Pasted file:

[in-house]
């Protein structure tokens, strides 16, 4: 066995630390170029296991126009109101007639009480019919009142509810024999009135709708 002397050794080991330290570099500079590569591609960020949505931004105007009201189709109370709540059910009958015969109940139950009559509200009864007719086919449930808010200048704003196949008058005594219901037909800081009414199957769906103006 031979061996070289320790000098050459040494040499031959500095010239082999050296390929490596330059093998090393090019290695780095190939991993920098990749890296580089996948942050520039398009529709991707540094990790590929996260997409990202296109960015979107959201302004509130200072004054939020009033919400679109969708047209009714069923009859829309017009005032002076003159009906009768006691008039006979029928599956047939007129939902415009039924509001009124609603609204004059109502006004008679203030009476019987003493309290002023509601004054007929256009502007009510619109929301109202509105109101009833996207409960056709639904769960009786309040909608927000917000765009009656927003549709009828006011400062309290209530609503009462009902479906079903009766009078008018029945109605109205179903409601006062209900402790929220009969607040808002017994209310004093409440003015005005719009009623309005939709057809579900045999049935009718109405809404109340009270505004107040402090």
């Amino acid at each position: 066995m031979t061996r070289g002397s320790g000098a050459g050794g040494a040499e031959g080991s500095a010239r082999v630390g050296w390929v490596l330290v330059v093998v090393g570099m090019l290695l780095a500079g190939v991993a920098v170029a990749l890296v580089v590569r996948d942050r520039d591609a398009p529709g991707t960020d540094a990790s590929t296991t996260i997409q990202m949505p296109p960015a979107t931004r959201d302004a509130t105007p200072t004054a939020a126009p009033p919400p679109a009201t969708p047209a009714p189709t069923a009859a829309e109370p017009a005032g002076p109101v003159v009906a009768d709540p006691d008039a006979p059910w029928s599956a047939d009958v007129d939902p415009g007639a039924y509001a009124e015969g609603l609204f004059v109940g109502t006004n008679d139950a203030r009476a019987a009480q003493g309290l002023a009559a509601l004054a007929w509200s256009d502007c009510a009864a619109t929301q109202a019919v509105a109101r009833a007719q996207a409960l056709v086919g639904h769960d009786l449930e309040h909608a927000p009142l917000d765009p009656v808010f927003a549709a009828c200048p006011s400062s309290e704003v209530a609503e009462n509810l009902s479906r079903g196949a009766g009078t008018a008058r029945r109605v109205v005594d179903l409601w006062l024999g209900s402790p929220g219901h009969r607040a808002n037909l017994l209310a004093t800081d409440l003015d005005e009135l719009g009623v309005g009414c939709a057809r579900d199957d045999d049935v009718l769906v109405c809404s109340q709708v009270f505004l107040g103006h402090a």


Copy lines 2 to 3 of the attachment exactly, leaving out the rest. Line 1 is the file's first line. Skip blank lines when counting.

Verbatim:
């Protein structure tokens, strides 16, 4: 066995630390170029296991126009109101007639009480019919009142509810024999009135709708 002397050794080991330290570099500079590569591609960020949505931004105007009201189709109370709540059910009958015969109940139950009559509200009864007719086919449930808010200048704003196949008058005594219901037909800081009414199957769906103006 031979061996070289320790000098050459040494040499031959500095010239082999050296390929490596330059093998090393090019290695780095190939991993920098990749890296580089996948942050520039398009529709991707540094990790590929996260997409990202296109960015979107959201302004509130200072004054939020009033919400679109969708047209009714069923009859829309017009005032002076003159009906009768006691008039006979029928599956047939007129939902415009039924509001009124609603609204004059109502006004008679203030009476019987003493309290002023509601004054007929256009502007009510619109929301109202509105109101009833996207409960056709639904769960009786309040909608927000917000765009009656927003549709009828006011400062309290209530609503009462009902479906079903009766009078008018029945109605109205179903409601006062209900402790929220009969607040808002017994209310004093409440003015005005719009009623309005939709057809579900045999049935009718109405809404109340009270505004107040402090």
């Amino acid at each position: 066995m031979t061996r070289g002397s320790g000098a050459g050794g040494a040499e031959g080991s500095a010239r082999v630390g050296w390929v490596l330290v330059v093998v090393g570099m090019l290695l780095a500079g190939v991993a920098v170029a990749l890296v580089v590569r996948d942050r520039d591609a398009p529709g991707t960020d540094a990790s590929t296991t996260i997409q990202m949505p296109p960015a979107t931004r959201d302004a509130t105007p200072t004054a939020a126009p009033p919400p679109a009201t969708p047209a009714p189709t069923a009859a829309e109370p017009a005032g002076p109101v003159v009906a009768d709540p006691d008039a006979p059910w029928s599956a047939d009958v007129d939902p415009g007639a039924y509001a009124e015969g609603l609204f004059v109940g109502t006004n008679d139950a203030r009476a019987a009480q003493g309290l002023a009559a509601l004054a007929w509200s256009d502007c009510a009864a619109t929301q109202a019919v509105a109101r009833a007719q996207a409960l056709v086919g639904h769960d009786l449930e309040h909608a927000p009142l917000d765009p009656v808010f927003a549709a009828c200048p006011s400062s309290e704003v209530a609503e009462n509810l009902s479906r079903g196949a009766g009078t008018a008058r029945r109605v109205v005594d179903l409601w006062l024999g209900s402790p929220g219901h009969r607040a808002n037909l017994l209310a004093t800081d409440l003015d005005e009135l719009g009623v309005g009414c939709a057809r579900d199957d045999d049935v009718l769906v109405c809404s109340q709708v009270f505004l107040g103006h402090a």